At decision block 378, circuit 350 determines if bit 4 is high. If so, the Y branch is taken and a bit 4 error signal is generated as indicated in output operation block 380. If not, circuit 350 then makes a decision in decision block 382 whether or not bits 7 and 8 are high. If either 7 or 8 is high, then a DEST-ERR signal in output operation block; if not, circuit 350 makes a decision in block 386 as to whether or not bit 5 is high. If bit 5 is high, then circuit 350 makes another decision as in block 388 as to whether bits 2 and 3 are high. If bit 5 is high but bits 2 or 3 are low, then an ERROR-DIR 0 signal is generated as indicated in output operation block 390. But if bits 2 and 3 are high along with bit 5, then circuit 350 decide if bit 6 is high as in decision block 392. If bit 6 is high, then circuit 350 decides whether both bits 2 and 3 are high as in decision block 394. If bits 2 and 3 are not both high, then circuit 350 decides whether bits 1 through 4 follow a 1010 pattern as in block 396. If not, then an ERROR-DIR 1 signal is generated as in output operation block 398.
TABLE 2______________________________________Func B1 B2 B3 B4 B5 B6 B7 B8 Error______________________________________Fuel 0 0 0 1 X X X X B 4 ErrorFuel 0 0 0 X 1 X X X Err-Dir 0Fuel 0 0 0 X X 1 X X Err-Dir 1Fuel 0 0 0 X X X 1 X Dest-ErrFuel 0 0 0 X X X X 1 Dest-ErrTemp 1 0 0 1 X X X X B 4 ErrorTemp 1 0 0 X 1 X X X Err-Dir 0Temp 1 0 0 X X 1 X X Err-Dir 1Temp 1 0 0 X X X 1 X Dest-ErrTemp 1 0 0 X X X X 1 Dest-ErrOil 0 1 0 1 X X X X B 4 ErrorOil 0 1 0 X 1 X X X Err-Dir 0Oil 0 1 0 X X 1 X X Err-Dir 1Oil 0 1 0 X X X 1 X Dest-ErrOil 0 1 0 X X X X 1 Dest-ErrVolt 1 1 0 1 X X X X B 4 ErrorVolt 1 1 0 X 1 X X X Err-Dir 0Volt 1 1 0 X X 1 X X Err-Dir 1Volt 1 1 0 X X X 1 X Dest-ErrVolt 1 1 0 X X X X 1 Dest-ErrDim 0 0 1 1 X X X X B 4 ErrorDim 0 0 1 X 1 X X X Err-Dir 0Dim 0 0 1 X X 1 X X Err-Dir 1Dim 0 0 1 X X X 1 X Dest-ErrDim 0 0 1 X X X X 1 Dest-ErrMap 1 0 1 1 X X X X B 4 ErrorMap 1 0 1 X 1 X X X Err-Dir 0Map 1 0 1 X X X 1 X Dest-ErrMap 1 0 1 X X X X 1 Dest-ErrSpeed 0 1 1 1 X X X X B 4 ErrorSpeed 0 1 1 X X X 1 X Dest-ErrSpeed 0 1 1 X X X X 1 Dest-ErrRPM 1 1 1 1 X X X X B 4 ErrorRPM 1 1 1 X X X 1 X Dest-ErrRPM 1 1 1 X X X X 1 Dest-Err______________________________________
Note that the error algorithm changes in response to the received destination symbol. If the improper bit combination detection circuit test destination symbols for functions other than MAP, SPEED or RPM, then the most the following table 2 contains examples of the eight logic variables contained in DATA 1 words that circuit 350 and the errors detected for improper bit combinations. In table 2 , the letter "B" denotes "bit" and the letter "X" denotes a don't care what logic level appears for that bit. Significant lower nibble bit (bit 4) and all the upper nibble bits (bits 5,6,7 and 8) are used for error detection. If the function MAP is being tested for errors, then bits 4,5,7 and 8 are used for error detection. When the destination symbol is MAP, then bit 6 is used for providing DIRECTION 1 information (DIR 1 information, i.e., a signal that indicates activating a signal that causes; e.g., a needle or pointer to move in one direction). When the destination symbol is either SPEED or RPM, then only bits 4,7 and 8 are used for error detection. When the destination symbol is either SPEED or RPM, then bits 5 and 6 are used for providing DIRECTION 1 and 0, i.e., DIR 1 information in a first direction and DIR 0 information in a direction directly opposite to DIR 1.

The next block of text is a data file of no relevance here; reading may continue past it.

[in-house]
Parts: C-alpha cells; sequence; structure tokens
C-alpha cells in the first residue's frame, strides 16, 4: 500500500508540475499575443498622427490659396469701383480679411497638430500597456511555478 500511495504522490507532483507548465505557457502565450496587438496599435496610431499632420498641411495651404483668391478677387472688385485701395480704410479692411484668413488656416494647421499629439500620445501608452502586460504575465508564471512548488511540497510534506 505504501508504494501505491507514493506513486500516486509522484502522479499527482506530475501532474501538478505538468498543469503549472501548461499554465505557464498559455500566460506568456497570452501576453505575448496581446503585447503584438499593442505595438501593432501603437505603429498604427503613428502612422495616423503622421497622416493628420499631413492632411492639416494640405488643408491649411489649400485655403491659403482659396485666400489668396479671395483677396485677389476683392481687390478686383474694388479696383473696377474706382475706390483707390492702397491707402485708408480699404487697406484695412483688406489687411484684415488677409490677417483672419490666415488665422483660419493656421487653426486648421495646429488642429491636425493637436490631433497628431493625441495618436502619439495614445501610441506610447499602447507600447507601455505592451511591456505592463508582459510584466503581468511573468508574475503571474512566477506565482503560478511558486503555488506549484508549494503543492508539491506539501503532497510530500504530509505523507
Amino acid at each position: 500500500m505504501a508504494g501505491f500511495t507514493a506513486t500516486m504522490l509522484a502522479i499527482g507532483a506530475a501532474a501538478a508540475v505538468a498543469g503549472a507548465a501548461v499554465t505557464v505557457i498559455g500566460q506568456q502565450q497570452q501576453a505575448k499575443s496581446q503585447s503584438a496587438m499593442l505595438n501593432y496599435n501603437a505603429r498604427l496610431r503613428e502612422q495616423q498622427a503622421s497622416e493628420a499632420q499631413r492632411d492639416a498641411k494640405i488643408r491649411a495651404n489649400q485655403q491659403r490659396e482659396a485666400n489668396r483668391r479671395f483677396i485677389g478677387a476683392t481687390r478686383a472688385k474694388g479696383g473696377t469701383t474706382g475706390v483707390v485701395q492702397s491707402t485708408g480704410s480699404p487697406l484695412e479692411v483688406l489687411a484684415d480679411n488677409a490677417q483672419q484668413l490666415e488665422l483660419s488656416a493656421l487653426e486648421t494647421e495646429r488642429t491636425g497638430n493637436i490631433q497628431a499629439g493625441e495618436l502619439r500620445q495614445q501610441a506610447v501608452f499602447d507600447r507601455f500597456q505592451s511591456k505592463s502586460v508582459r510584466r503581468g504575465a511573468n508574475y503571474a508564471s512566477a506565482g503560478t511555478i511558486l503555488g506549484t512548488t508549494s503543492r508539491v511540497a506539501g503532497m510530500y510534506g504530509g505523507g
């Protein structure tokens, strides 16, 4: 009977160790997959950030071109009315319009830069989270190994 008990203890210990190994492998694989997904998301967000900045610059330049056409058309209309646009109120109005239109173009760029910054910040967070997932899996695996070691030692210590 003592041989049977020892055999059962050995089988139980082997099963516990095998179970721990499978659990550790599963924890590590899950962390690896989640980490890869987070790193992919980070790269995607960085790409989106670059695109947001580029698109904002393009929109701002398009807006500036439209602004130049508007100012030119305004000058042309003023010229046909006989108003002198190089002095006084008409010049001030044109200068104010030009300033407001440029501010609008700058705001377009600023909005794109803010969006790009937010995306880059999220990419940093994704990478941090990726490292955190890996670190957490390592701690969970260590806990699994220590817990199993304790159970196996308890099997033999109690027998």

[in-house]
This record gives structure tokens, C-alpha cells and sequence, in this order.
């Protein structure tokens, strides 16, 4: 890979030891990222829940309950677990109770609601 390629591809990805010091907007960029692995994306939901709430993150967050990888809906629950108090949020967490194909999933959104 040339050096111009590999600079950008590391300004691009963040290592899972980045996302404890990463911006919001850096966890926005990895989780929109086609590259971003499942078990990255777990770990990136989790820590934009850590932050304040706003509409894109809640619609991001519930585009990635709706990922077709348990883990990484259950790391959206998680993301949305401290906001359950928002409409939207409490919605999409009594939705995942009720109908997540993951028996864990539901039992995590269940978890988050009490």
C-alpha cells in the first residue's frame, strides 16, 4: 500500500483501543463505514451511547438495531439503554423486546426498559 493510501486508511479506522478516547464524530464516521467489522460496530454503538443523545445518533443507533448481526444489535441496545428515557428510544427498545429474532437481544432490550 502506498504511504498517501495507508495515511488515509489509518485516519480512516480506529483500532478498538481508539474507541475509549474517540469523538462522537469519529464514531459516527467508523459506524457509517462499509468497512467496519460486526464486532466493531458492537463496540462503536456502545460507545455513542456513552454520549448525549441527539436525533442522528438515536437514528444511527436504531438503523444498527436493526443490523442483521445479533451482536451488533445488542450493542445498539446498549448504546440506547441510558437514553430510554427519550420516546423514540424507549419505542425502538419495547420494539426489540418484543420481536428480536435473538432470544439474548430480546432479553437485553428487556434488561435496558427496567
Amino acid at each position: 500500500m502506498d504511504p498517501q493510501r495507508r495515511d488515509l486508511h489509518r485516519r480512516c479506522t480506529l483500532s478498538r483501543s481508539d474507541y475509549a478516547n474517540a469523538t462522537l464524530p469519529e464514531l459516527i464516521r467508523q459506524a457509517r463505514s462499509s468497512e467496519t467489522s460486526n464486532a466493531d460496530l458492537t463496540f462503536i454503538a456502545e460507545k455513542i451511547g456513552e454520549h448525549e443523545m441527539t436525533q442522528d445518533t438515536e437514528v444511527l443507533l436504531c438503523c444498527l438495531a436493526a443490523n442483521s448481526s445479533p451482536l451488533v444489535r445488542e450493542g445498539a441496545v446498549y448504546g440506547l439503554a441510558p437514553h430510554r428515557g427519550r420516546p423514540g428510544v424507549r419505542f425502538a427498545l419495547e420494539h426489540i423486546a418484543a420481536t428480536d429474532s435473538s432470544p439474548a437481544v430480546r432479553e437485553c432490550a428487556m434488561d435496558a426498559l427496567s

|Cited Patent||Filing date||Publication date||Applicant||Title|
|US4059749 *||Nov 9, 1976||Nov 22, 1977||Westinghouse Electric Corporation||Digital monitor|
|US4312071 *||Dec 3, 1979||Jan 19, 1982||Safe Flight Instrument Corporation||Digital code error detection and alerting system|
|US4835776 *||Jul 15, 1987||May 30, 1989||Advanced Micro Devices Inc.||Communication filter|
|Citing Patent||Filing date||Publication date||Applicant||Title|
|US5392424 *||Jun 11, 1992||Feb 21, 1995||Allen-Bradley Company, Inc.||Apparatus for detecting parity errors among asynchronous digital signals|
|US5473328 *||Nov 9, 1993||Dec 5, 1995||Sony Corporation||Method and apparatus for transmitting digital data|
|US5751744 *||Jan 27, 1995||May 12, 1998||Advanced Micro Devices, Inc.||Error detection and correction circuit|
|US5913911 *||Feb 14, 1997||Jun 22, 1999||Kuhlman Corporation||Method and apparatus for concentrating signals|
|US6728380||Mar 10, 1999||Apr 27, 2004||Cummins, Inc.||Adaptive noise suppression system and method|
|U.S. Classification||714/811, 714/E11.006, 701/102|
|International Classification||G06F11/00, G06F11/08|
|Cooperative Classification||G06F11/0763, G06F11/08|
|European Classification||G06F11/07P2B, G06F11/08|
|Jan 30, 1989||AS||Assignment|
Owner name: CHRYSLER MOTORS CORPORATION, A CORP OF DE, MICHIGA
Free format text: ASSIGNMENT OF ASSIGNORS INTEREST.;ASSIGNOR:MCCAMBRIDGE, JOHN M.;REEL/FRAME:005008/0524
Effective date: 19881215
|Jun 10, 1994||FPAY||Fee payment|
Year of fee payment: 4
|Jul 7, 1998||REMI||Maintenance fee reminder mailed|
|Dec 13, 1998||LAPS||Lapse for failure to pay maintenance fees|
|Feb 23, 1999||FP||Expired due to failure to pay maintenance fee|
Effective date: 19981211